Lesson 1/Learning Event 1
When an engine is operating, the fuel-air mixture is continually entering the combustion chamber through
intake ports. The burned mixture or exhaust is expelled through exhaust ports. When combustion occurs, the
inlet and exhaust ports into the combustion chamber must be closed to prevent leakage of the expanding gases.
Metal doors called valves are placed in the port openings to automatically control the flow of gases and to seal
the port openings. These are opened and closed by the valve operating mechanism that will be discussed later.
Valve Construction. A valve is made with a stem and has a head to seal the round openings of the intake and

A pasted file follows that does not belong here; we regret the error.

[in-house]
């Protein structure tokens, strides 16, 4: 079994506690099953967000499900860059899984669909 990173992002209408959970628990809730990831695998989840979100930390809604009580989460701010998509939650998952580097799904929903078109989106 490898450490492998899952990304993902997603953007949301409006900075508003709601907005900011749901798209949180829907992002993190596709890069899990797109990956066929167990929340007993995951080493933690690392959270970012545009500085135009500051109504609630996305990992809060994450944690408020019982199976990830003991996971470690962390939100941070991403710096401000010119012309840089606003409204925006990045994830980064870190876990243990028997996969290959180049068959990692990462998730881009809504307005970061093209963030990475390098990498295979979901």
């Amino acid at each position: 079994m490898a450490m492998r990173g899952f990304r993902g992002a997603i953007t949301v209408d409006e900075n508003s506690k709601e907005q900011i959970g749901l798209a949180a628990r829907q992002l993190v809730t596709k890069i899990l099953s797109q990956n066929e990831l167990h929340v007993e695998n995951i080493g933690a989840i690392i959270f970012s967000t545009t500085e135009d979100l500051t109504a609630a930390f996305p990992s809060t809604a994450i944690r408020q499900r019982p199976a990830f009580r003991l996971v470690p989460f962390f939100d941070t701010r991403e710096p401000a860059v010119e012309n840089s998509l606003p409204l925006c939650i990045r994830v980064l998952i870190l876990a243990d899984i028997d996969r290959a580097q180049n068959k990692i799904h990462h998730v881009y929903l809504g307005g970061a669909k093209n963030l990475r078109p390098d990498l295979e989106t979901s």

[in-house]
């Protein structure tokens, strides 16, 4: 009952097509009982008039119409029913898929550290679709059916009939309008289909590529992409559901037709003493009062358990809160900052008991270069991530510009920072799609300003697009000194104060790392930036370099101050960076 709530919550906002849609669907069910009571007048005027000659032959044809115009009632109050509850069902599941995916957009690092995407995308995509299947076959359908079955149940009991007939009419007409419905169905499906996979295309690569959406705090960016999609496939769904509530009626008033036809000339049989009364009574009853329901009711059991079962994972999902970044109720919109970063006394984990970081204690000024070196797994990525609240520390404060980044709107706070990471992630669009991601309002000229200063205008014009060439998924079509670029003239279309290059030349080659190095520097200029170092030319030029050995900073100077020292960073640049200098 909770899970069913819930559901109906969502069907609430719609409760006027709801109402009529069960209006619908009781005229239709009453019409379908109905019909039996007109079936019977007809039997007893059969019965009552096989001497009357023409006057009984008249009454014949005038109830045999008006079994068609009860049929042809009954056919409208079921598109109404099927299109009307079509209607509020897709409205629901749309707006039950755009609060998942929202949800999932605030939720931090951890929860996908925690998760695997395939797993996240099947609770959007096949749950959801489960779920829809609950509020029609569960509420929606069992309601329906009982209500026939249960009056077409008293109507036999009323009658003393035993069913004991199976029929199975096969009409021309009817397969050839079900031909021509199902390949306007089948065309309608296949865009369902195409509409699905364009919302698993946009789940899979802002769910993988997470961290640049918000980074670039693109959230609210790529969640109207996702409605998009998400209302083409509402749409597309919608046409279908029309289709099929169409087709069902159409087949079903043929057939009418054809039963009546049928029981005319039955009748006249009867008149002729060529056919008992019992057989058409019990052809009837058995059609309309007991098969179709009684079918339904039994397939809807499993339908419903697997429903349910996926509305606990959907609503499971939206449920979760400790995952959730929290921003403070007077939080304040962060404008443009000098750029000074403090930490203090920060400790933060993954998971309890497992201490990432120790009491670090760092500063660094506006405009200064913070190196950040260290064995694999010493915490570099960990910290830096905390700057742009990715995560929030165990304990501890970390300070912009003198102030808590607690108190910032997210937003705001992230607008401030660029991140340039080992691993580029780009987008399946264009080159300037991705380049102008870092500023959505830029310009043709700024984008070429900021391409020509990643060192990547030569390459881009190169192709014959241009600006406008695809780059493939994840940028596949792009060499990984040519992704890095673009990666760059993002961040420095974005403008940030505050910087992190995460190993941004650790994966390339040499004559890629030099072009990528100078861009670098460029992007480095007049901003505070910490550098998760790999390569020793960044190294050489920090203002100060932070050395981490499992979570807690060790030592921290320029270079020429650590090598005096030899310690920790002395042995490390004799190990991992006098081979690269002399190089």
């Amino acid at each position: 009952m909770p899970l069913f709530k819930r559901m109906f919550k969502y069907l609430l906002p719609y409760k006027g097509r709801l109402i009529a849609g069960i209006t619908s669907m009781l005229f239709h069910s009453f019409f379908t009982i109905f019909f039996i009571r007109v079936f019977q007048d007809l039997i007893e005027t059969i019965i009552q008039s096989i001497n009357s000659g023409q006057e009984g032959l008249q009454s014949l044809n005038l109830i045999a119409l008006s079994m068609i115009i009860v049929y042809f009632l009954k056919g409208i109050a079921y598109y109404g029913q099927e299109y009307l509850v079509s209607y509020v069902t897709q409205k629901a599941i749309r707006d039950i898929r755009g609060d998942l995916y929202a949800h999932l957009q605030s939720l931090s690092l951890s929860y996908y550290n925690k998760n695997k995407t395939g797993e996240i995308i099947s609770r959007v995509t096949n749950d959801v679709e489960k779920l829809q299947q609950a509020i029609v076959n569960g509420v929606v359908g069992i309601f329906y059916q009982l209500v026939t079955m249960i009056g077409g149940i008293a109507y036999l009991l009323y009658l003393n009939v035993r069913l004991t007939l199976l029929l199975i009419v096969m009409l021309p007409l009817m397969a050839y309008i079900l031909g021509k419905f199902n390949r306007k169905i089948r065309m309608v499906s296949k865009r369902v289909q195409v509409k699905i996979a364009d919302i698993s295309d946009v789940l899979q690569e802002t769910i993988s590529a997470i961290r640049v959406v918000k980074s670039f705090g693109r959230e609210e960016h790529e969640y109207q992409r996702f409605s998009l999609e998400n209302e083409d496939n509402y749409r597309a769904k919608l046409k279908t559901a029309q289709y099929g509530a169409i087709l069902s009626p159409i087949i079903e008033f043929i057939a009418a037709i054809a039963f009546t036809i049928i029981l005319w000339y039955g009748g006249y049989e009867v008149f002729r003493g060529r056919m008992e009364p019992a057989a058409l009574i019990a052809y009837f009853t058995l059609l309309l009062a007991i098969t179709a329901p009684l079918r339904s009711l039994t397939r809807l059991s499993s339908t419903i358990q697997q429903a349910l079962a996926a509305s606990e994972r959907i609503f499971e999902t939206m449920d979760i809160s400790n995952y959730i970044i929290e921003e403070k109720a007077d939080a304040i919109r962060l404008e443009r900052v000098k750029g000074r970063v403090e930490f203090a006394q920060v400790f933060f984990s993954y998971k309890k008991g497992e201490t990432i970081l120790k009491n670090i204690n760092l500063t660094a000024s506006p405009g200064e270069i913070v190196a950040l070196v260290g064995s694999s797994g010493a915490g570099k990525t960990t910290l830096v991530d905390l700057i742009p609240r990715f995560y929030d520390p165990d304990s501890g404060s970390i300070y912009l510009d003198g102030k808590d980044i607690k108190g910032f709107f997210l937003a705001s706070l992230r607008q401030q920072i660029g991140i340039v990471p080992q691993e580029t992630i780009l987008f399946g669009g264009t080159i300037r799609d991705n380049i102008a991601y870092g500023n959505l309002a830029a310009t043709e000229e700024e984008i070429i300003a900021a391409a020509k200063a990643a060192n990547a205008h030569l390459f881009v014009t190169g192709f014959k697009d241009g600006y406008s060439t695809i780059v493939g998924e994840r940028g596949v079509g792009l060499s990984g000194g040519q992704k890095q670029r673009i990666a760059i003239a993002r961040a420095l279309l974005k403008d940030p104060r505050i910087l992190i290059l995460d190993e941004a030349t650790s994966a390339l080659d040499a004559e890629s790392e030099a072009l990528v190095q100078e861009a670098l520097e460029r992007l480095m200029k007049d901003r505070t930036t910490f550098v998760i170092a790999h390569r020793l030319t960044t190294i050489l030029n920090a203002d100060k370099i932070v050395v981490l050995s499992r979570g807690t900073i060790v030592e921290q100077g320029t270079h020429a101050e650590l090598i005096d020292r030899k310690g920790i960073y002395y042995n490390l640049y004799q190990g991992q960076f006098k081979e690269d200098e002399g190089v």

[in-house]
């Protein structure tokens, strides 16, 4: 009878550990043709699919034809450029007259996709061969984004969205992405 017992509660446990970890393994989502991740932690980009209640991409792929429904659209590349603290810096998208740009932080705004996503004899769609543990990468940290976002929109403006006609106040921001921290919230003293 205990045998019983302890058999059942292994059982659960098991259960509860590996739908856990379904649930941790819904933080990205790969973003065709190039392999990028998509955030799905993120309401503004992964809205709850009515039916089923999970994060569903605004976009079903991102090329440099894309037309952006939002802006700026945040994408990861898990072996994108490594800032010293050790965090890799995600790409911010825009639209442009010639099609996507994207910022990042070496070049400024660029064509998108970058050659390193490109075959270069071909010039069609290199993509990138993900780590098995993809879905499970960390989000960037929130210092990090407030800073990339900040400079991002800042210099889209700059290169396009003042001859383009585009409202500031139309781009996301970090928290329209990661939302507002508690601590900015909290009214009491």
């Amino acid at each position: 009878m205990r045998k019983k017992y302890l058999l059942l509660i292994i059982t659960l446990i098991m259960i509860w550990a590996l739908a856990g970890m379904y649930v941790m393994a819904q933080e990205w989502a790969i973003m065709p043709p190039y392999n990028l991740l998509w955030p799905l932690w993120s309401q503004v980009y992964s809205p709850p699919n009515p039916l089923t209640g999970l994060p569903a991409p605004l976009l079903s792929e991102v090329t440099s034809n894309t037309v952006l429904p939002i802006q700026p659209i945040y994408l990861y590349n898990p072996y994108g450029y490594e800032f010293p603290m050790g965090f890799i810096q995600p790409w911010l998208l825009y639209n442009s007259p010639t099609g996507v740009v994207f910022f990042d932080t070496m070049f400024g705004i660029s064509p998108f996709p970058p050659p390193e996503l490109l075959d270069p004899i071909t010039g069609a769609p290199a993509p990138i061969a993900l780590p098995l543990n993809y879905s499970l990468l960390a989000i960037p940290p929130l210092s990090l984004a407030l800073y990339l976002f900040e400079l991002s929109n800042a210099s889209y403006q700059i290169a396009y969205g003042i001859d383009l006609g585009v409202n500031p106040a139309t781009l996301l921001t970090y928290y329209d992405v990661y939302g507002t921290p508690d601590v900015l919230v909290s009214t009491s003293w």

exhaust ports. The sealing surfaces of the valve and valve seat are accurately machined so it can make a
Valve Spring and Guide. The stem of the valve is fitted into a guide to ensure the valve rests squarely on its
seat each time it closes. A valve spring encircles the valve stem and provides tension to hold the valve head
tight against its seat. The spring is attached to the valve by a retainer cap and valve spring locks or keepers that
fit in grooves in the end of the valve stem.
To harness the force exerted against the piston, a connecting rod is coupled to the piston by means of a piston
pin. The pin passes through holes or bosses in the piston and a hole in the rod. Once connected, the rod is
free to swing back and forth under the piston by turning on the pin.
In addition to the piston-pin-hole at its top, the connecting rod has a larger hole at its bottom. The larger hole
is split so the bottom part or cap can be removed. This is so that it can be clamped around the machined
bearing surface on a shaft (crank-shaft) using bolts. The inside of the hole is generally machined to accept a